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Scrambling for Profit, Media Slip 'Custom Content' into Mix

Some reporters resent rise of assignments born of deals with advertisers.
 
 
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"I hate it. I hate doing it... It's not what I signed up for." That's the lament of a former Postmedia reporter assigned all too often to write "custom content."

Most of us assume that media outlets still go about producing their news the traditional way -- a reporter sniffs out a lead or an editor assigns an evolving story or, these days, a columnist storifies a flurry of Twitter activity.

Increasingly, however, stories are put into motion differently. Referred to variously as custom content, custom publishing or directed content, Canada's major broadsheets and newsmagazines are now speckled with content spun up by marketers and brand sponsors.

Where commercial news outlets traditionally sold advertisers on the audiences that their journalistic product could attract, custom content allows outlets to charge brands for a seat at the table in shaping the content they produce, a voice in determining themes and story topics readers will see their advertisements associated with.

How does it work? Often like this:

A business agrees to buy pricey ads with the assurance those ads will be accompanied by stories that fit desired themes but which seem to have sprung straight from the publication's newsroom. Indeed, custom content often runs under the bylines of staff reporters and without any disclaimer. Naturally, though, it's understood those stories aren't going to be muckraking extravaganzas targeting the ad buyer or their industry. "Custom" is inevitably a euphemism for "soft."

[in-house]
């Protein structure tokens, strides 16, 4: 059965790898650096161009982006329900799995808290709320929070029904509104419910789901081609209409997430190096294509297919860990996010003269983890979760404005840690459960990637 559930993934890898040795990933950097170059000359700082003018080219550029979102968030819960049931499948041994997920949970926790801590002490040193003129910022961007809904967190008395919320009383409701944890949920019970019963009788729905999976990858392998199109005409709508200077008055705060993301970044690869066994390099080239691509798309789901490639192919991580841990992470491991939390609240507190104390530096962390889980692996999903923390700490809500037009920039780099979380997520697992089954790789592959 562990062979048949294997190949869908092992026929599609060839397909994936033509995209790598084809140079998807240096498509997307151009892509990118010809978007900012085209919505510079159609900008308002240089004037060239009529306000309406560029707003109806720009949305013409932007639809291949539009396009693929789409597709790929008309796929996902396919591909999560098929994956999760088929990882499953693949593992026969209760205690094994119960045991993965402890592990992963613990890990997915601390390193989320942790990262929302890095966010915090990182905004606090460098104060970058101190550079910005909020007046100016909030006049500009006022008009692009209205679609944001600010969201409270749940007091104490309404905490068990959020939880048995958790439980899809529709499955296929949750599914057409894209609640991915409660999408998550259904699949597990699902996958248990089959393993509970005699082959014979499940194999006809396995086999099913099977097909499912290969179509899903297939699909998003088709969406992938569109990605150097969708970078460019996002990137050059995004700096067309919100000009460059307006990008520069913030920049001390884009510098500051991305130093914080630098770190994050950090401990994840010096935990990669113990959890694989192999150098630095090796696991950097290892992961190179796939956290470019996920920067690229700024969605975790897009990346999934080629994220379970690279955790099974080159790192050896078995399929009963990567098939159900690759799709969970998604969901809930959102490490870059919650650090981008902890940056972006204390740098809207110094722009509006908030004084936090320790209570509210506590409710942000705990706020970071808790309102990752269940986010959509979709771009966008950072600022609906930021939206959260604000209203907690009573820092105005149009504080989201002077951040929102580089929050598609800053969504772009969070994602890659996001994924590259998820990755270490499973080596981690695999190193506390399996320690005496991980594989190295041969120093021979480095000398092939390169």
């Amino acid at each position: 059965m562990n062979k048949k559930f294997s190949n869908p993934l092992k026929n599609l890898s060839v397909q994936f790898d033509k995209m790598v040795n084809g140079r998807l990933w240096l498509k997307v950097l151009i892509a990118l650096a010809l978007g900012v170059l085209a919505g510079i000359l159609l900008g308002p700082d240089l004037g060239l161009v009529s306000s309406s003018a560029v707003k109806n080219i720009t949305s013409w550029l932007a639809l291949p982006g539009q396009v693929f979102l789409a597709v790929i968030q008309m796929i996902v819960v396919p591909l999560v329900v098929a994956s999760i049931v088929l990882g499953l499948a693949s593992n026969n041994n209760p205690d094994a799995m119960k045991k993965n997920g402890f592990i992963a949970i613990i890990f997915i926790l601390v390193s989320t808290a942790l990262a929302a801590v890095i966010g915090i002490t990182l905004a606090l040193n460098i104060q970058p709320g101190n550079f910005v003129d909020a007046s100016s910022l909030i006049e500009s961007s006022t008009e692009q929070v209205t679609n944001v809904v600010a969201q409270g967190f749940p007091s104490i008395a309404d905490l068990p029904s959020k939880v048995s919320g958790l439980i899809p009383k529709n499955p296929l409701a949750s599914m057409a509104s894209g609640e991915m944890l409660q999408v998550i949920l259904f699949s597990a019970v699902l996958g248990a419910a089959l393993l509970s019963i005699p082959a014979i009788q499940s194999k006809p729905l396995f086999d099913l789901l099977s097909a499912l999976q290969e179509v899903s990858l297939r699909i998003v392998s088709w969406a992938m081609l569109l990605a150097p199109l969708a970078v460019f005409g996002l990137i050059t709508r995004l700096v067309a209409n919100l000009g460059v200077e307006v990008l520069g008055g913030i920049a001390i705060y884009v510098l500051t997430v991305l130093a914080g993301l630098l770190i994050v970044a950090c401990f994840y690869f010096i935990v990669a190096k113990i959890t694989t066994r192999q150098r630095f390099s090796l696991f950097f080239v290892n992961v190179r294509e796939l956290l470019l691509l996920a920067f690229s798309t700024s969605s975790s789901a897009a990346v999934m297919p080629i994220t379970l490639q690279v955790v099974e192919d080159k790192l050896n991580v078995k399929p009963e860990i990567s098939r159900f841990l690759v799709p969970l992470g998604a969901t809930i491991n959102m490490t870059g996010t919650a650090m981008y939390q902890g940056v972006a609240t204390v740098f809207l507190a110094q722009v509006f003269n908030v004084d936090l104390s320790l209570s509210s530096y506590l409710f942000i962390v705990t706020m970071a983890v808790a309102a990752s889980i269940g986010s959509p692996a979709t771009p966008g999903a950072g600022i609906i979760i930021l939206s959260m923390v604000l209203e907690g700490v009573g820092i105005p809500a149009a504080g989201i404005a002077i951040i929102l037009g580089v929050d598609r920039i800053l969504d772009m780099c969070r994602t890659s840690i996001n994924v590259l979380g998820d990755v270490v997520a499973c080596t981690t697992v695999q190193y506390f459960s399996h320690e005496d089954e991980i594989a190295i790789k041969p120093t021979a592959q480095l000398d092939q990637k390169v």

Also, for "lucrative." Custom content has become a rare source of revenue growth for an industry in upheaval, still struggling to replace disappearing print advertising dollars and frustrated with the peanuts they get from click-throughs from online ads. As yet, marketers are willing to pay a premium for custom content. In The Globe's Report on Business section, for example, a single page of custom content  costs advertisers a cool $40,071; a four-page spread clocks in at $132,586.

Custom content, unaccustomed journalists

While few readers know enough about this profit-driven new facet of the news business to raise concerns, the production of custom content is ringing alarm bells for the journalists charged with creating it.

Jameson Berkow is a former business reporter for The National Post. He struggled to adjust as an increasing proportion of his workload was shifted to reporting for "special sections," filing stories that were brand sponsored.

He's the one who told The Tyee, "I hate it. I hate doing it. It [made] me feel like I [was] in PR. It's not what I signed up for."

Though the stories were not, to his knowledge, ever looked at or approved by the sponsoring advertisers, Berkow was uncomfortable with having his byline on content he did not believe could be properly considered journalism.

"Every journalist knows that if they wanted to they could leave journalism, and go into PR or communications, and essentially double their salaries. The reason most journalists still don't do it is because they believe that what they are doing provides some value to society."

In one of his last pieces written for The Post this past October,  Lodging in Luxury, Berkow wrote about new efforts being made by the oil sands industry, and Statoil in particular, to attract workers to remote oil sands sites with the promise of high-comfort living quarters and lavish amenities.

That piece was sponsored by Statoil.

On the day it was published Statoil advertisements could be found around the piece. But click on a link to the piece today and there is nothing to alert the reader of that relationship, nothing to tell the reader that Berkow's story came from Statoil.

 
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